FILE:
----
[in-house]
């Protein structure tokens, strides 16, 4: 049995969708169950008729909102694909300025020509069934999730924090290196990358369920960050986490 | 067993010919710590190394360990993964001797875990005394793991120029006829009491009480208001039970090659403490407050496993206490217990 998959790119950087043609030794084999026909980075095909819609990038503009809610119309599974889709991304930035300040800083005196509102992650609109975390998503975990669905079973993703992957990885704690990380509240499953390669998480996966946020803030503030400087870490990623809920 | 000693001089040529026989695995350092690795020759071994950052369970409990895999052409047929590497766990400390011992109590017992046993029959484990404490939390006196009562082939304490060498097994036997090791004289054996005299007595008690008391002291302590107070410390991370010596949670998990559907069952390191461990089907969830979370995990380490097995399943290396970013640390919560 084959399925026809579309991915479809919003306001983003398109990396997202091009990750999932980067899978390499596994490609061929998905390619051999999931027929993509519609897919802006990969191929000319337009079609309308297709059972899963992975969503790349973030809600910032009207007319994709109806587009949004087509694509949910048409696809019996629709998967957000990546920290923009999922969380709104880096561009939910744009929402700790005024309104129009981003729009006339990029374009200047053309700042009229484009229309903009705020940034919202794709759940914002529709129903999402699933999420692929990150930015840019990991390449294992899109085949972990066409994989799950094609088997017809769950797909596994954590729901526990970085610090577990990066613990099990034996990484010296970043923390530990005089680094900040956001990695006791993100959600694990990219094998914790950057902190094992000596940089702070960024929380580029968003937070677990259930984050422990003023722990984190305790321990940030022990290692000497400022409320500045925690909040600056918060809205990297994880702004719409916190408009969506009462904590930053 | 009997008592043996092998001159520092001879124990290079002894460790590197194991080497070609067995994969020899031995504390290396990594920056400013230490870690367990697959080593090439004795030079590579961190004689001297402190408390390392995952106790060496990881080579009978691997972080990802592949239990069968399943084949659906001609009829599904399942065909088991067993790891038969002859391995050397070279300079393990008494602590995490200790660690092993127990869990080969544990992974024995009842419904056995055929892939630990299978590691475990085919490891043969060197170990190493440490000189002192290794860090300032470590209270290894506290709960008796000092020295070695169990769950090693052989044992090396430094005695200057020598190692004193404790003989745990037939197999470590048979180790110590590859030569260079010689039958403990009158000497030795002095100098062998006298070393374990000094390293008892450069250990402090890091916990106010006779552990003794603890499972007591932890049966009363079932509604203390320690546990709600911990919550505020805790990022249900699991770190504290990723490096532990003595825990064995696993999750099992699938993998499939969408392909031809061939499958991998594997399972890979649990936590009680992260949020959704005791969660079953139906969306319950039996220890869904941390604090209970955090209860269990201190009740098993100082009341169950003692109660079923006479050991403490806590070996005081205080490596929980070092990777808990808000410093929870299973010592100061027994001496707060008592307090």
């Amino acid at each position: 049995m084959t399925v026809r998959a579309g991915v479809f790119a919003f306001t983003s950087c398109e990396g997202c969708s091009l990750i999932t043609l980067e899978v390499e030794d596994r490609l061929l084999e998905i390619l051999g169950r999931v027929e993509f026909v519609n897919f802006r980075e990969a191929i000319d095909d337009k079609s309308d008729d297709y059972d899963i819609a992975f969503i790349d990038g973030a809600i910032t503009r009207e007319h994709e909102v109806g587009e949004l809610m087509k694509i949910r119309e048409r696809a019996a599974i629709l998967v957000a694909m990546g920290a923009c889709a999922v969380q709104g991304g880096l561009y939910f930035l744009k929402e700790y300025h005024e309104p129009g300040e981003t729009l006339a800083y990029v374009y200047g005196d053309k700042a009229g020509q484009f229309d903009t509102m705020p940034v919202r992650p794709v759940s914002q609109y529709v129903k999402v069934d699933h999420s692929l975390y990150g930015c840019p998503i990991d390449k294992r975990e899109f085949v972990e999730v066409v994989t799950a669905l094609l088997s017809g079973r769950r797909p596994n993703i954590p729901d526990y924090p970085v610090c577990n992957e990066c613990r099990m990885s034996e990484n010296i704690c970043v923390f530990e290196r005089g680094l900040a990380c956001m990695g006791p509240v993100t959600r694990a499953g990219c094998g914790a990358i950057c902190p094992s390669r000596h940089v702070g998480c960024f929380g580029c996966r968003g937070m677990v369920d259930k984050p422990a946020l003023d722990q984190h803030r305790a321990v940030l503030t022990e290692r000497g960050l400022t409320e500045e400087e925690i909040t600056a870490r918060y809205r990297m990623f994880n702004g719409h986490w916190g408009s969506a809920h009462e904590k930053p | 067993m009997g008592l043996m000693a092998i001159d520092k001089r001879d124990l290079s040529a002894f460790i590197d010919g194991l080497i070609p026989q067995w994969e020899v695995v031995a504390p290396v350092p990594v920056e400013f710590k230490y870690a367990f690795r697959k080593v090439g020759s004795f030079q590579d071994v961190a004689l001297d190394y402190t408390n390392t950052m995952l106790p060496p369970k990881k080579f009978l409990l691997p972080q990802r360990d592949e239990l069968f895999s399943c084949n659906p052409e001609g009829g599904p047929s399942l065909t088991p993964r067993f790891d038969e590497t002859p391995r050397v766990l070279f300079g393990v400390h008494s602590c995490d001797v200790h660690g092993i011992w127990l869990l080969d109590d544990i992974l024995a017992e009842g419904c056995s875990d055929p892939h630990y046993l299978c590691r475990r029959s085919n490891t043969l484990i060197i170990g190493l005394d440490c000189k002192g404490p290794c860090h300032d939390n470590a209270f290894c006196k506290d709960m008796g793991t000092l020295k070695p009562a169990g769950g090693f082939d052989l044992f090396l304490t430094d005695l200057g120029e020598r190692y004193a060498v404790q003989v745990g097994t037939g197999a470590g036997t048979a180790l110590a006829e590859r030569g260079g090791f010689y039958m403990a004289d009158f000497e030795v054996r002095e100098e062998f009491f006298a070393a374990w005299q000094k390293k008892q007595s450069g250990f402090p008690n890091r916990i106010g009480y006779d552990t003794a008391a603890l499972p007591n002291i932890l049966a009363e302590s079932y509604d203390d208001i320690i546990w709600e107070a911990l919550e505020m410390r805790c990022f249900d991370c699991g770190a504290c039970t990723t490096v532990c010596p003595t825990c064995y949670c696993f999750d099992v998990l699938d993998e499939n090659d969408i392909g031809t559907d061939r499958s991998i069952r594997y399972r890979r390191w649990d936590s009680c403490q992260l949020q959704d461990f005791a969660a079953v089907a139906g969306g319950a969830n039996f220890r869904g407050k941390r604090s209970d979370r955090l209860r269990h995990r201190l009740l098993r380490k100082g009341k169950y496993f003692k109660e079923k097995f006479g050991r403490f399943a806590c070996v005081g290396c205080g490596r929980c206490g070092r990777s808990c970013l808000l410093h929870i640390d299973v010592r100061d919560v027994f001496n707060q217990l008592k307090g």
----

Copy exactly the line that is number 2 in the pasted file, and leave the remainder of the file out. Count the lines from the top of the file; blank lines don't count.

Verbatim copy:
């Protein structure tokens, strides 16, 4: 049995969708169950008729909102694909300025020509069934999730924090290196990358369920960050986490 | 067993010919710590190394360990993964001797875990005394793991120029006829009491009480208001039970090659403490407050496993206490217990 998959790119950087043609030794084999026909980075095909819609990038503009809610119309599974889709991304930035300040800083005196509102992650609109975390998503975990669905079973993703992957990885704690990380509240499953390669998480996966946020803030503030400087870490990623809920 | 000693001089040529026989695995350092690795020759071994950052369970409990895999052409047929590497766990400390011992109590017992046993029959484990404490939390006196009562082939304490060498097994036997090791004289054996005299007595008690008391002291302590107070410390991370010596949670998990559907069952390191461990089907969830979370995990380490097995399943290396970013640390919560 084959399925026809579309991915479809919003306001983003398109990396997202091009990750999932980067899978390499596994490609061929998905390619051999999931027929993509519609897919802006990969191929000319337009079609309308297709059972899963992975969503790349973030809600910032009207007319994709109806587009949004087509694509949910048409696809019996629709998967957000990546920290923009999922969380709104880096561009939910744009929402700790005024309104129009981003729009006339990029374009200047053309700042009229484009229309903009705020940034919202794709759940914002529709129903999402699933999420692929990150930015840019990991390449294992899109085949972990066409994989799950094609088997017809769950797909596994954590729901526990970085610090577990990066613990099990034996990484010296970043923390530990005089680094900040956001990695006791993100959600694990990219094998914790950057902190094992000596940089702070960024929380580029968003937070677990259930984050422990003023722990984190305790321990940030022990290692000497400022409320500045925690909040600056918060809205990297994880702004719409916190408009969506009462904590930053 | 009997008592043996092998001159520092001879124990290079002894460790590197194991080497070609067995994969020899031995504390290396990594920056400013230490870690367990697959080593090439004795030079590579961190004689001297402190408390390392995952106790060496990881080579009978691997972080990802592949239990069968399943084949659906001609009829599904399942065909088991067993790891038969002859391995050397070279300079393990008494602590995490200790660690092993127990869990080969544990992974024995009842419904056995055929892939630990299978590691475990085919490891043969060197170990190493440490000189002192290794860090300032470590209270290894506290709960008796000092020295070695169990769950090693052989044992090396430094005695200057020598190692004193404790003989745990037939197999470590048979180790110590590859030569260079010689039958403990009158000497030795002095100098062998006298070393374990000094390293008892450069250990402090890091916990106010006779552990003794603890499972007591932890049966009363079932509604203390320690546990709600911990919550505020805790990022249900699991770190504290990723490096532990003595825990064995696993999750099992699938993998499939969408392909031809061939499958991998594997399972890979649990936590009680992260949020959704005791969660079953139906969306319950039996220890869904941390604090209970955090209860269990201190009740098993100082009341169950003692109660079923006479050991403490806590070996005081205080490596929980070092990777808990808000410093929870299973010592100061027994001496707060008592307090």